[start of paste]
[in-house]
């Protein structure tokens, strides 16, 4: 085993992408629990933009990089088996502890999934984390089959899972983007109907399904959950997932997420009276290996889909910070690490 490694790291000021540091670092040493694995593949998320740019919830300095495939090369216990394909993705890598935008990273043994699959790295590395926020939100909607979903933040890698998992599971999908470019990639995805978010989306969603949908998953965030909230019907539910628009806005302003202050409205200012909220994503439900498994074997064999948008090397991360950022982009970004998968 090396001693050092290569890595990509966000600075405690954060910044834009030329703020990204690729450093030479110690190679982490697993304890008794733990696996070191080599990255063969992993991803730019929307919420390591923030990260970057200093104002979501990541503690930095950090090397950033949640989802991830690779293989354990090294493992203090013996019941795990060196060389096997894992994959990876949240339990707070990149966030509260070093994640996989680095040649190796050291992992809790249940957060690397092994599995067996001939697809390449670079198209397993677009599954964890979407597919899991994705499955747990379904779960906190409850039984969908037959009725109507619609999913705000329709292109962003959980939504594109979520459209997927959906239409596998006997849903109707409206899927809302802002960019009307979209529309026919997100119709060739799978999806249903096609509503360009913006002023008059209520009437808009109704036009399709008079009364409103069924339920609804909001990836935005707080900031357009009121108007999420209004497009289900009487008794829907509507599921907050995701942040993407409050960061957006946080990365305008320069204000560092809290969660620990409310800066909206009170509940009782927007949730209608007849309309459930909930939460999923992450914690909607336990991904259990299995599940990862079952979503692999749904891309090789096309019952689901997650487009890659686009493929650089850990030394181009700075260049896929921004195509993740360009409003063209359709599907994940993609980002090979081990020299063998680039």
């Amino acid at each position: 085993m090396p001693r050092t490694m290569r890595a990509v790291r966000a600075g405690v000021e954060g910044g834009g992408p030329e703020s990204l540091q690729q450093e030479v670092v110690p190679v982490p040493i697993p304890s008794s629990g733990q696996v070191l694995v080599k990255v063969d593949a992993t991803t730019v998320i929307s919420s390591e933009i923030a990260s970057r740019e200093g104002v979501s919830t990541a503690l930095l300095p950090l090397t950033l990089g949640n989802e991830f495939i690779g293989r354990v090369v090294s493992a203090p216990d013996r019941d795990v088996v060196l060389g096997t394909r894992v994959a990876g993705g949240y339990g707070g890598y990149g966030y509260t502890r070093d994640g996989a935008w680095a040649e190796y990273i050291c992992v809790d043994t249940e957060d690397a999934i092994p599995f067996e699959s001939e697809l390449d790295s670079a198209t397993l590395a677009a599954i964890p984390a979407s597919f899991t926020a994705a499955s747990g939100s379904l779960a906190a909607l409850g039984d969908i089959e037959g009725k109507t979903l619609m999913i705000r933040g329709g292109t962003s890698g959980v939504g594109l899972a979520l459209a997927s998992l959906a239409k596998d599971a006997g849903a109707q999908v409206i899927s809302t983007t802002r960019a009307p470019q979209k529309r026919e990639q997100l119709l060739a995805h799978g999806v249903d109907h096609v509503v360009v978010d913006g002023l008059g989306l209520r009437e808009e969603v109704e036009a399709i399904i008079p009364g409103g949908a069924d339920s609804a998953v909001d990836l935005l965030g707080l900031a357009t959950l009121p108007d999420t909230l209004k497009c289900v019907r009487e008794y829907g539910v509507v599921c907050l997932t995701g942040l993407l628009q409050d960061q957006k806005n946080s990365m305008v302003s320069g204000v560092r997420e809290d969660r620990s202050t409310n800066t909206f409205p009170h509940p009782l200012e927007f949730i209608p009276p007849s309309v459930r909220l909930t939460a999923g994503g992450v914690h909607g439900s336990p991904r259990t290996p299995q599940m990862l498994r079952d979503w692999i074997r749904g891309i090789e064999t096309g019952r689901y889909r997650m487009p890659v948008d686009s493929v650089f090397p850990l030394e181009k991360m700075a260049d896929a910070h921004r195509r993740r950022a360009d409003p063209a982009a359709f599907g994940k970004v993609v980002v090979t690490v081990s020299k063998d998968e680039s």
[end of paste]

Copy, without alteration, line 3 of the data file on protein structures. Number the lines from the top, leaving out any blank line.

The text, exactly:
């Amino acid at each position: 085993m090396p001693r050092t490694m290569r890595a990509v790291r966000a600075g405690v000021e954060g910044g834009g992408p030329e703020s990204l540091q690729q450093e030479v670092v110690p190679v982490p040493i697993p304890s008794s629990g733990q696996v070191l694995v080599k990255v063969d593949a992993t991803t730019v998320i929307s919420s390591e933009i923030a990260s970057r740019e200093g104002v979501s919830t990541a503690l930095l300095p950090l090397t950033l990089g949640n989802e991830f495939i690779g293989r354990v090369v090294s493992a203090p216990d013996r019941d795990v088996v060196l060389g096997t394909r894992v994959a990876g993705g949240y339990g707070g890598y990149g966030y509260t502890r070093d994640g996989a935008w680095a040649e190796y990273i050291c992992v809790d043994t249940e957060d690397a999934i092994p599995f067996e699959s001939e697809l390449d790295s670079a198209t397993l590395a677009a599954i964890p984390a979407s597919f899991t926020a994705a499955s747990g939100s379904l779960a906190a909607l409850g039984d969908i089959e037959g009725k109507t979903l619609m999913i705000r933040g329709g292109t962003s890698g959980v939504g594109l899972a979520l459209a997927s998992l959906a239409k596998d599971a006997g849903a109707q999908v409206i899927s809302t983007t802002r960019a009307p470019q979209k529309r026919e990639q997100l119709l060739a995805h799978g999806v249903d109907h096609v509503v360009v978010d913006g002023l008059g989306l209520r009437e808009e969603v109704e036009a399709i399904i008079p009364g409103g949908a069924d339920s609804a998953v909001d990836l935005l965030g707080l900031a357009t959950l009121p108007d999420t909230l209004k497009c289900v019907r009487e008794y829907g539910v509507v599921c907050l997932t995701g942040l993407l628009q409050d960061q957006k806005n946080s990365m305008v302003s320069g204000v560092r997420e809290d969660r620990s202050t409310n800066t909206f409205p009170h509940p009782l200012e927007f949730i209608p009276p007849s309309v459930r909220l909930t939460a999923g994503g992450v914690h909607g439900s336990p991904r259990t290996p299995q599940m990862l498994r079952d979503w692999i074997r749904g891309i090789e064999t096309g019952r689901y889909r997650m487009p890659v948008d686009s493929v650089f090397p850990l030394e181009k991360m700075a260049d896929a910070h921004r195509r993740r950022a360009d409003p063209a982009a359709f599907g994940k970004v993609v980002v090979t690490v081990s020299k063998d998968e680039s």